Self-drive travel in Zambia

Inside the making of T4A’s new Zambia Paper Map

We’re excited to announce the launch of our Zambia Map, the latest addition to T4A’s popular paper map series. Find out how our team of experts put it all together and which Zambia destinations you shouldn’t miss out on.

We quizzed Tracks4Africa co-owner Johann Groenewald about what it takes to map an entire country with the self-drive traveller in mind. If you’re curious about the process behind the product – the magic behind the map – this one’s for you.

Zambia paper map
The Zambia Traveller’s Paper Map First Edition. Buy now 

Why did you decide to create a Zambia Paper Map?

Our paper map series already covers South Africa, Botswana and Namibia as well as Mozambique and Malawi. We would like to cover the entire Southern Africa with our printed maps, similar to our existing Southern Africa Atlas. The three countries missing from our collection are Angola, Zambia and Zimbabwe. Of these, we felt that Zambia has the most potential as a self-drive destination as it is a truly wonderful nation with lots to offer overlanders.

What did the research phase entail and how did you go about collecting data?

I have personally travelled to Zambia every year for the past nine years, which has allowed me to slowly gather data for most of the parks and reserves. Tracks4Africa also participated in mapping projects with NGOs where we were able to send vehicles all over the country to do research. There are also quite a few existing T4A data contributors who visit Zambia frequently and give us valuable feedback when they return from their travels. And then I am friends with Zambians who regularly tell us about changes in the country which we then research and update on our database.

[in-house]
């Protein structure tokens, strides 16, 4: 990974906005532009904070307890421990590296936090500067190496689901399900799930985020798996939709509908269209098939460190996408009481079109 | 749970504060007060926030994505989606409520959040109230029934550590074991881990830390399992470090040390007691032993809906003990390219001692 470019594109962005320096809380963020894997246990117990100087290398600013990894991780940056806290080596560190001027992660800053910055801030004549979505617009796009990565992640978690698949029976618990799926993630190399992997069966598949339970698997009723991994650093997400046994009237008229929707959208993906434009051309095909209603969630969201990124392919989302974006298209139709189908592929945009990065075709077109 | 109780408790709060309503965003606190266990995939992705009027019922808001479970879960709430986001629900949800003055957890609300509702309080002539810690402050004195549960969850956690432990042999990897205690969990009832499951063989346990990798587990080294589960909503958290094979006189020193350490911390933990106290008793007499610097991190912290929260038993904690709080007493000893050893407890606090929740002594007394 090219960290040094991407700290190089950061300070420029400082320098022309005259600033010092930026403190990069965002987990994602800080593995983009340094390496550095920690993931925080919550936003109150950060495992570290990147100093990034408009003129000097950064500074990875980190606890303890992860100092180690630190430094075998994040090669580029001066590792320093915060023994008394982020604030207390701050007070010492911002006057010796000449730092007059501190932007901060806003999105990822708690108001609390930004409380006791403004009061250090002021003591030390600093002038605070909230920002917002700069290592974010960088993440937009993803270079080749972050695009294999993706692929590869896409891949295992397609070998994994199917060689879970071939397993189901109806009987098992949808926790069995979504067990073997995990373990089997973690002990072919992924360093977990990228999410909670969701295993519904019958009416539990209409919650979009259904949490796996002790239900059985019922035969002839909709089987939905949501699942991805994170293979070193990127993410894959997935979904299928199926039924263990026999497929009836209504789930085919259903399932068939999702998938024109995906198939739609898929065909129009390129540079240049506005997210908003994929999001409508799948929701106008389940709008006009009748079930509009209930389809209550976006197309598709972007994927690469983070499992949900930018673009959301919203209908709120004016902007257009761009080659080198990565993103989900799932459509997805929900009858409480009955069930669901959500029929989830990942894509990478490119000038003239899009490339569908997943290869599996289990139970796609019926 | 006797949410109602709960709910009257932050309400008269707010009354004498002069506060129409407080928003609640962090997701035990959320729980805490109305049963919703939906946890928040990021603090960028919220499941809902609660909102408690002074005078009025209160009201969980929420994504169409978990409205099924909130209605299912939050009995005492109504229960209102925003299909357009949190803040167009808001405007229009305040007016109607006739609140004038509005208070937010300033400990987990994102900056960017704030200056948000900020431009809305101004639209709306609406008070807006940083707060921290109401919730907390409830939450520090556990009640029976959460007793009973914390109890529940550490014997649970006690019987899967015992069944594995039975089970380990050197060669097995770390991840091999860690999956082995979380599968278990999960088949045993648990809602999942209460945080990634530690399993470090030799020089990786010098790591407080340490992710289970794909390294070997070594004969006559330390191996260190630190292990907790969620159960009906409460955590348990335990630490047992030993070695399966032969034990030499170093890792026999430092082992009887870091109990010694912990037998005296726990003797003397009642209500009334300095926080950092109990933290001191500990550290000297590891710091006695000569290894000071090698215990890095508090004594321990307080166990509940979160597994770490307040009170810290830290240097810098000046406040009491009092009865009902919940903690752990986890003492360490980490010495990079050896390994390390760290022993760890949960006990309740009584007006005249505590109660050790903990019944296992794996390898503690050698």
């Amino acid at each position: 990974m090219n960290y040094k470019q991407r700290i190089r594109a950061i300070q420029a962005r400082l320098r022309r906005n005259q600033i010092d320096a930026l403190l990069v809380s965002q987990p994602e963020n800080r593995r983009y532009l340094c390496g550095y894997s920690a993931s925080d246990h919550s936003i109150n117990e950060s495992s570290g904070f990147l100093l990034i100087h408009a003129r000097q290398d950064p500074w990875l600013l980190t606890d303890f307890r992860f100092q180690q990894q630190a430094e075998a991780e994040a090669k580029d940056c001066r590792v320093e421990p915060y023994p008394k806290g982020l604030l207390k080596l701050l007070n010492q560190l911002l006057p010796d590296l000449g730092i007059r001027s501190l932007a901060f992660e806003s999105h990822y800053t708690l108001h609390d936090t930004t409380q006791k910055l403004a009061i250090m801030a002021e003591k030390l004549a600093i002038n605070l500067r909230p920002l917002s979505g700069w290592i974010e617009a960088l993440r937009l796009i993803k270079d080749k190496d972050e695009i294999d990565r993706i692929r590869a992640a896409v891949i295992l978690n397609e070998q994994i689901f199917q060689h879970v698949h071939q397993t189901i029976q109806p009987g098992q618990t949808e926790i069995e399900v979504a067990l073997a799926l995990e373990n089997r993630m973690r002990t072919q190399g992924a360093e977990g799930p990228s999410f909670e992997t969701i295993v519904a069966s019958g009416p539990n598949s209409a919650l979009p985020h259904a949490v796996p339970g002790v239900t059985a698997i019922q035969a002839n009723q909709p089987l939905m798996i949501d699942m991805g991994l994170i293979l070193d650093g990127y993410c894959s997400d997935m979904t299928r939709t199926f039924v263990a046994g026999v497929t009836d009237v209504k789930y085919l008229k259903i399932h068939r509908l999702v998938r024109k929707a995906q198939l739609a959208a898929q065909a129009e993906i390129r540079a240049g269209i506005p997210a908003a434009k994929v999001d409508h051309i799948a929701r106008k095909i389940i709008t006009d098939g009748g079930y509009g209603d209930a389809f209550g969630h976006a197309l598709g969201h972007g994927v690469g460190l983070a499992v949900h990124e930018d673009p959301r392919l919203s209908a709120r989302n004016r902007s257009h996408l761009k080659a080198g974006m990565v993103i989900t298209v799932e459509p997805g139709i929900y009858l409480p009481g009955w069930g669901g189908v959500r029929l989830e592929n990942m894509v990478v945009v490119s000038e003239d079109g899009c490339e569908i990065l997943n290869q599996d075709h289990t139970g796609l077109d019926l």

mapping team working on computer
The making of a map: what the mapping process looks like behind the scenes. Pictures by Johann Groenewald

Furthermore, we equip a few youngsters travelling through Africa on their gap years with our GPS and paper maps in exchange for their help in checking local conditions. Finally, there are the lodges in certain parks that know us and recommend our products to their clients; they also provide helpful updates on the latest conditions in the parks.

How many people did it take to put it all together?

Apart from the many people who did the field work, our team at the office had a major part to play. We’re split into two groups. The first is our mapping team (three people) who process all the data we receive from field workers and research the road network, park boundaries, river lines and many topographical features of the map.

The second group is our Point of Interest research team (four people). Their job is to do research on the facilities in towns, or to set up questionnaires for our field workers to distribute. They also contact accommodation establishments for updates to their details on our database.

The map team hard at work in the office
It takes a village to bring a high-quality map into being

The information gathered from both these groups is then merged into a map which is styled cartographically by our mapping team. Then we have our travel experts who proofread and provide research guidance. So, all in all, about ten people in the office alone worked on this project.

Also read: Inside the making of T4A’s essential new atlas

How long did the process takes from start to finish?

While our maps include information gathered and updated over many years, the actual cartography process for this particular map was completed in the past year.

Driving on a motorcycle in Zambia
A motorcycle trip along one of many dirt roads included in the map

What challenges and obstacles did you face in compiling it?